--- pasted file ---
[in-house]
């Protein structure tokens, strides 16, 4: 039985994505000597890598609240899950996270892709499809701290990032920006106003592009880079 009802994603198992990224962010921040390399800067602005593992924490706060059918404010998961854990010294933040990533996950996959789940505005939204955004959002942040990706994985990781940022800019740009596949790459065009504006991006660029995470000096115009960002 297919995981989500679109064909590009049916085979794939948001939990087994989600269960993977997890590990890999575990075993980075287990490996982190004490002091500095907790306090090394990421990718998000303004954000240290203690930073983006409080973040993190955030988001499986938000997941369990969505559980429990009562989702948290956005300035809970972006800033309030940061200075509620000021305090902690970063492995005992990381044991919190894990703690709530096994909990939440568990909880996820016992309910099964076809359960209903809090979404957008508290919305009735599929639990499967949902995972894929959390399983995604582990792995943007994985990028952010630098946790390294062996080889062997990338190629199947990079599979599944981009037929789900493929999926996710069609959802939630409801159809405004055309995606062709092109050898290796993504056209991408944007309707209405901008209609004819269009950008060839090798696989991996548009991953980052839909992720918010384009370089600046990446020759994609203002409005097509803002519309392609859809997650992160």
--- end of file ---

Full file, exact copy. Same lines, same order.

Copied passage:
[in-house]
């Protein structure tokens, strides 16, 4: 039985994505000597890598609240899950996270892709499809701290990032920006106003592009880079 009802994603198992990224962010921040390399800067602005593992924490706060059918404010998961854990010294933040990533996950996959789940505005939204955004959002942040990706994985990781940022800019740009596949790459065009504006991006660029995470000096115009960002 297919995981989500679109064909590009049916085979794939948001939990087994989600269960993977997890590990890999575990075993980075287990490996982190004490002091500095907790306090090394990421990718998000303004954000240290203690930073983006409080973040993190955030988001499986938000997941369990969505559980429990009562989702948290956005300035809970972006800033309030940061200075509620000021305090902690970063492995005992990381044991919190894990703690709530096994909990939440568990909880996820016992309910099964076809359960209903809090979404957008508290919305009735599929639990499967949902995972894929959390399983995604582990792995943007994985990028952010630098946790390294062996080889062997990338190629199947990079599979599944981009037929789900493929999926996710069609959802939630409801159809405004055309995606062709092109050898290796993504056209991408944007309707209405901008209609004819269009950008060839090798696989991996548009991953980052839909992720918010384009370089600046990446020759994609203002409005097509803002519309392609859809997650992160």